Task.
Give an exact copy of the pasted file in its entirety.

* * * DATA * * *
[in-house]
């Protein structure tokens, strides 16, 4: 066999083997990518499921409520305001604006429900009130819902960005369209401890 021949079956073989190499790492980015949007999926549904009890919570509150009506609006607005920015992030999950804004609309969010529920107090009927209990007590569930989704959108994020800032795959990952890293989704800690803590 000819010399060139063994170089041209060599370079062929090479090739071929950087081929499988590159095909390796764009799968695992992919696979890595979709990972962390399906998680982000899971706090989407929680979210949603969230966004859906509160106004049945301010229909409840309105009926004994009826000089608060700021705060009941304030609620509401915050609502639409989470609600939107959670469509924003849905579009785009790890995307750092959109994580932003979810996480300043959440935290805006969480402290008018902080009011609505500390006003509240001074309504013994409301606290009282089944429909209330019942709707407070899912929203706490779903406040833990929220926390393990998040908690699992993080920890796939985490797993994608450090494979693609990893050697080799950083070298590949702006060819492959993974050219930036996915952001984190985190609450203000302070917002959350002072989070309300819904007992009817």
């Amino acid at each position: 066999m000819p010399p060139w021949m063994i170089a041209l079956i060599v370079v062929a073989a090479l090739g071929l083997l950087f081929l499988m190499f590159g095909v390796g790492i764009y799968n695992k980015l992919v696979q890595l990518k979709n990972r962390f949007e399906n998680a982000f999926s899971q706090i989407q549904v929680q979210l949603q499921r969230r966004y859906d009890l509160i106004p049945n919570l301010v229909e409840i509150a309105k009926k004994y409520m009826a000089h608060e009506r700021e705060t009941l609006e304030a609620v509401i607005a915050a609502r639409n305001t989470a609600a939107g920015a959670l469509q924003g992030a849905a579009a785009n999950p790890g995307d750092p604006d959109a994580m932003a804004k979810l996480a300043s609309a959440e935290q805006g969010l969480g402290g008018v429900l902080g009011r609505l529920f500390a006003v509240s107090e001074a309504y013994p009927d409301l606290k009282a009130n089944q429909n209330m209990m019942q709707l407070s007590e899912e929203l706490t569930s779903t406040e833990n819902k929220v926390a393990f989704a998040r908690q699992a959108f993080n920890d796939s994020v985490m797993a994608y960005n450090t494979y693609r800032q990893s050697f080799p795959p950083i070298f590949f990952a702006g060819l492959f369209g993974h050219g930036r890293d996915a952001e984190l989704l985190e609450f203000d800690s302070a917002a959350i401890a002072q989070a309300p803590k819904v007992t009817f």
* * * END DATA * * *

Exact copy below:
[in-house]
């Protein structure tokens, strides 16, 4: 066999083997990518499921409520305001604006429900009130819902960005369209401890 021949079956073989190499790492980015949007999926549904009890919570509150009506609006607005920015992030999950804004609309969010529920107090009927209990007590569930989704959108994020800032795959990952890293989704800690803590 000819010399060139063994170089041209060599370079062929090479090739071929950087081929499988590159095909390796764009799968695992992919696979890595979709990972962390399906998680982000899971706090989407929680979210949603969230966004859906509160106004049945301010229909409840309105009926004994009826000089608060700021705060009941304030609620509401915050609502639409989470609600939107959670469509924003849905579009785009790890995307750092959109994580932003979810996480300043959440935290805006969480402290008018902080009011609505500390006003509240001074309504013994409301606290009282089944429909209330019942709707407070899912929203706490779903406040833990929220926390393990998040908690699992993080920890796939985490797993994608450090494979693609990893050697080799950083070298590949702006060819492959993974050219930036996915952001984190985190609450203000302070917002959350002072989070309300819904007992009817």
């Amino acid at each position: 066999m000819p010399p060139w021949m063994i170089a041209l079956i060599v370079v062929a073989a090479l090739g071929l083997l950087f081929l499988m190499f590159g095909v390796g790492i764009y799968n695992k980015l992919v696979q890595l990518k979709n990972r962390f949007e399906n998680a982000f999926s899971q706090i989407q549904v929680q979210l949603q499921r969230r966004y859906d009890l509160i106004p049945n919570l301010v229909e409840i509150a309105k009926k004994y409520m009826a000089h608060e009506r700021e705060t009941l609006e304030a609620v509401i607005a915050a609502r639409n305001t989470a609600a939107g920015a959670l469509q924003g992030a849905a579009a785009n999950p790890g995307d750092p604006d959109a994580m932003a804004k979810l996480a300043s609309a959440e935290q805006g969010l969480g402290g008018v429900l902080g009011r609505l529920f500390a006003v509240s107090e001074a309504y013994p009927d409301l606290k009282a009130n089944q429909n209330m209990m019942q709707l407070s007590e899912e929203l706490t569930s779903t406040e833990n819902k929220v926390a393990f989704a998040r908690q699992a959108f993080n920890d796939s994020v985490m797993a994608y960005n450090t494979y693609r800032q990893s050697f080799p795959p950083i070298f590949f990952a702006g060819l492959f369209g993974h050219g930036r890293d996915a952001e984190l989704l985190e609450f203000d800690s302070a917002a959350i401890a002072q989070a309300p803590k819904v007992t009817f």